Some frameworks (like Pyramid) take this a step further: instead of attaching a route directly to a function, you give the route a name, and then attach the name to the function. It’s a little extra work, but the advantage is a central list of every page in your app. You can also use a route name and placeholder values to generate a URL—then, later, you can change a URL in a single place without touching anything else, and a typo in development will cause an error instead of a 404.

The syntax and exact implementation varies a little, but every framework uses some variation of this system. Some have helpers for creating RESTful routes or other common patterns, or you can easily write your own.

Request cycle

An HTTP request tends to run a function somewhere (chosen by the router) and pass it a request object.

The request object’s exact interface will depend on the particular framework, but they tend to be similar: parsed query data, cookies, headers, and so forth. As an example, take webob‘s Request object, which includes:

  • request.GET and request.POST are “multidicts” of parsed query data. (A multidict returns a single value for request.GET['foo'], but exposes all values with a getall() method.)
  • request.params is a multidict combining both of the above.
  • request.cookies is a parsed dict of cookies.
  • request.headers is a dict of HTTP request headers, but with the keys treated as case-insensitive.
  • request.is_xhr returns whether the X-Requested-With: XMLHttpRequest header is present, to identify ajax requests from libraries like jQuery that set it.

Request objects tend to be pretty thoroughly documented, so just have a flip through the docs of your chosen framework and pick out the important stuff.

When your app is done doing whatever cool thing it does, you send back a response. You usually have the option of either explicitly constructing a Response object (including HTTP headers and other manual fiddling) or just returning a chunk of HTML and using the defaults for everything else. You very rarely need to create a response yourself; for common cases like returning JSON, every framework has some shortcut or helper decorator.


Assembling HTML tends to be done with a template engine. The two major contenders are Mako and Jinja2.

I really like Mako. Really, really, really. Go use it. It uses unadorned Python for its syntax, and manages to do so in a very natural way. You can even write blocks of pure Python within templates, though of course you should exercise restraint and do this as little as possible. :)

Jinja2 is okay, with a gruff caveat: foo.bar is treated as foo['bar'] if foo looks like a dict and vice versa. I happen to think this is a really bad idea, and have been bitten by numerous subtle problems it causes in multiple template systems with the same “feature”. (Also, the {{ }} syntax is really noisy, but that’s splitting hairs.) That aside, Jinja2 is a plenty solid library and you could definitely do worse. Much, much worse.

Both of these tools are pretty speedy, automatically compile to Python modules behind the scenes, have excellent debugging (with crazy hacks to get stack traces from your original template source), and should be plenty powerful enough to do whatever you want. Have a glance over both, pick one, and get going. If you don’t know or care which to use, use Mako.

(Note that while Flask uses Jinja2 by default, it’s fairly easy to use Mako instead.)

There are some other contenders, of course: the third-place winner is probably Genshi, but it’s so incredibly convoluted that the homepage starts off with a flow diagram; Django has its own template engine that tries very hard to keep logic out of your templates (imo to its detriment); Bottle likewise has its own drop-dead-simple templates that will probably cause growing pains pretty quickly; Pyramid’s other builtin template engine is Chameleon, which uses HTML-ish attributes for loops and other logic, and that’s fucking batty.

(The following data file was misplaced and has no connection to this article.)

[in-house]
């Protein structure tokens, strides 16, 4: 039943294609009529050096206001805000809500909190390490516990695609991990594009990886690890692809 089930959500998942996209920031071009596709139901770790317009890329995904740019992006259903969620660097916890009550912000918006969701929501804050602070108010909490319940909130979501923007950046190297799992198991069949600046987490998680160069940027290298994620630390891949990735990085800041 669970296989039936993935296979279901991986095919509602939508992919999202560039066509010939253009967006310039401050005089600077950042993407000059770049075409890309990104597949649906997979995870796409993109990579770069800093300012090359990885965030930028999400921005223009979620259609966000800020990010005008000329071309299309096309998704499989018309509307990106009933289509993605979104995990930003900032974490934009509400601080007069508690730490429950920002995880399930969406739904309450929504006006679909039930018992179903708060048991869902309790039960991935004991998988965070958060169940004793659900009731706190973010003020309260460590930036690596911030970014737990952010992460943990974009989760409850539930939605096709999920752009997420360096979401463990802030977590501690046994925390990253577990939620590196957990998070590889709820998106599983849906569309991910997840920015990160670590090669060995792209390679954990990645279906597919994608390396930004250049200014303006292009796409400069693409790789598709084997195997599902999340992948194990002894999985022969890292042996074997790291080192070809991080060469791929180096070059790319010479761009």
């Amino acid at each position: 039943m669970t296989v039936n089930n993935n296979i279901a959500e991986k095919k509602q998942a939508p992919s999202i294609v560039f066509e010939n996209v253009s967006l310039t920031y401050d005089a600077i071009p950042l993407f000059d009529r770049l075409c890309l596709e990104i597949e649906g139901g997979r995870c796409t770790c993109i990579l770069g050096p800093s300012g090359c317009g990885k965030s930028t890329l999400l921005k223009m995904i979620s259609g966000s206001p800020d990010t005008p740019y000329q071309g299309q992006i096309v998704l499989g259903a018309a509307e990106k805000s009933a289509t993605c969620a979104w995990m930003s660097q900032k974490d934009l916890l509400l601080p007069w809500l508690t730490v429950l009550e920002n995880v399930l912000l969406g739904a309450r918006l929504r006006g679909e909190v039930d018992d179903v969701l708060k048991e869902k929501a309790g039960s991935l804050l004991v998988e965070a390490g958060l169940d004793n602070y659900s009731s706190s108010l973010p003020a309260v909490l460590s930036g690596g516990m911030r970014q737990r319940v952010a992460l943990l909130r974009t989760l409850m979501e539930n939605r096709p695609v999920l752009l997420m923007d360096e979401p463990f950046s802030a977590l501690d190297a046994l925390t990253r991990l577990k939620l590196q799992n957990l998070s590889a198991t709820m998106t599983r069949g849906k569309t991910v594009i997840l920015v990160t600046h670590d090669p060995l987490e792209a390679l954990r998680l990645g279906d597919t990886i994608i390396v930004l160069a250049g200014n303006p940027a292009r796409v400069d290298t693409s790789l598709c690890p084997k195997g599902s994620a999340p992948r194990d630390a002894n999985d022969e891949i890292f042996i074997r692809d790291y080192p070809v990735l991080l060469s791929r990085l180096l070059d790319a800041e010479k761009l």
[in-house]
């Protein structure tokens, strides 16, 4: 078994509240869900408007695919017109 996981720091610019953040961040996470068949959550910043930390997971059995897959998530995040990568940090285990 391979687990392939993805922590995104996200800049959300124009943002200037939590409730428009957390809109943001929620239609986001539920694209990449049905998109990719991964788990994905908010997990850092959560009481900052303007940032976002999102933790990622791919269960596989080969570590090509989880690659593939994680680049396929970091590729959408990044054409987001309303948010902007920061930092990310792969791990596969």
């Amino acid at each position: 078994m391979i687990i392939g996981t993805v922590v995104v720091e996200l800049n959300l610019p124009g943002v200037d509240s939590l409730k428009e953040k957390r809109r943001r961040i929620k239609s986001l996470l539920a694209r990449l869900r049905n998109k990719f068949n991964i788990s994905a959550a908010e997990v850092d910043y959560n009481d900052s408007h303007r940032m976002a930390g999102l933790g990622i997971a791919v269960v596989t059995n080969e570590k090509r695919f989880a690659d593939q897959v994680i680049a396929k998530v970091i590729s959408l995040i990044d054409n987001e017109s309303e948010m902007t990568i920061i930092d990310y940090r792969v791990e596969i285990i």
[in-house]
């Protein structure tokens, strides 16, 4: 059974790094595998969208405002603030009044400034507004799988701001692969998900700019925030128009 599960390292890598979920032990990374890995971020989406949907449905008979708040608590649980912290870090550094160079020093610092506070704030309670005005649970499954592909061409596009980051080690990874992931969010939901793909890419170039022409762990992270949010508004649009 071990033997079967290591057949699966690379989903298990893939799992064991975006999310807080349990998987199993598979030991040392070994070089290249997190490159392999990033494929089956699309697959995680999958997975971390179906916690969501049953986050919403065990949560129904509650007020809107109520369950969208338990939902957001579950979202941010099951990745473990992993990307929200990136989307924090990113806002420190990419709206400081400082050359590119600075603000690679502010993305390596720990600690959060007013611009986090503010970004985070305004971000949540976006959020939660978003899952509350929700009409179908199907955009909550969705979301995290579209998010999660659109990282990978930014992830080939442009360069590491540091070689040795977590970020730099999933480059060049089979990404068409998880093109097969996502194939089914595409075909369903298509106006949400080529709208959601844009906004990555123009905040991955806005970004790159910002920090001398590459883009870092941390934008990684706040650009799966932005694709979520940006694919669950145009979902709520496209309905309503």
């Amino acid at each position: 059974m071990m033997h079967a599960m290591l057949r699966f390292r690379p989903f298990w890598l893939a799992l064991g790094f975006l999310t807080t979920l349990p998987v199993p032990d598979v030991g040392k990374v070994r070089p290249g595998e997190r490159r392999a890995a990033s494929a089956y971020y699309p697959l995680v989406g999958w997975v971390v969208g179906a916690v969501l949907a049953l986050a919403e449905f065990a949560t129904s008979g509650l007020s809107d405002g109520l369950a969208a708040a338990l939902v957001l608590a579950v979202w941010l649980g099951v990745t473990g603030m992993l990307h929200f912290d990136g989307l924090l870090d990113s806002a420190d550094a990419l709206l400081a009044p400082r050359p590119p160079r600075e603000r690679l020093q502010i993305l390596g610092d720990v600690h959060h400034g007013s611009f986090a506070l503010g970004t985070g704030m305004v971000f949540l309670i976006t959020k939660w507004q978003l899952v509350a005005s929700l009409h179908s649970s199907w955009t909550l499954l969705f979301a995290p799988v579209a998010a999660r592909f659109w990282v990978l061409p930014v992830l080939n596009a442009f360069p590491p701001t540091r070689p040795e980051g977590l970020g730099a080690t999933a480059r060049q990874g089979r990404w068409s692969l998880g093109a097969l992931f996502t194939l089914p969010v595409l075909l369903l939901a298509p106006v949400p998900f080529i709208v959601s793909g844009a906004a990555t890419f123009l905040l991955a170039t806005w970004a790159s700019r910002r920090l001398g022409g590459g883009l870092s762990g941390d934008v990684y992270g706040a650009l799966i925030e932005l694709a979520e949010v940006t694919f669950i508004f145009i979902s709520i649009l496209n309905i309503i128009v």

Maybe you’ll like one of these; I haven’t used them non-trivially myself.

Whatever you do, do not use Cheetah. DO NOT use Cheetah. It is an unholy abomination. Let’s not speak of it further.

Logic in templates

Perhaps you haven’t used templates before. If so, you’ll inevitably run into the question of whether some complex rendering code should live in Python or live in your template.

This is an old and silly argument, but I will say this: like many architectural decisions in programming, it comes down to minimizing how much you’ll hate yourself for it later. Keep complexity out of your templates if you can, but don’t jump through hoops to avoid it if you can’t. Remember that you can always just write plain Python functions in plain Python modules and import them. A powerful template language might even have a creative solution to your problem built in; glance over the docs again while you’re thinking.


Unicode sucks. This is a universal truth. (I’m lying. Dealing with encodings sucks. Unicode is great. It’s complicated. I’ll write about it later.)

Python (2) has two “string” types: str and unicode. There’s a clever lie here, and that is: a str isn’t really a string. It’s just a series of bytes. Sometimes that happens to look like a string, but it’s really just a binary representation, the same way 85 00 00 00 is a common binary representation of the number 133. A real number is an int, and a real string is a unicode.

The issue is complicated enough to deserve its own article (which I will totally write sooner or later), but some quick notes:

  • Your program should only worry about real strings (that is, unicodes) internally. You have to decode strings that come into your program and encode ones that leave, but luckily, most web frameworks will do that for you.
  • You can use the u prefix on a literal string to make it a unicode, e.g., u'foo'.
  • You can use from __future__ import unicode_literals at the top of a file to make all literal strings within that file be unicode by default. If you really really want a str, use a b prefix.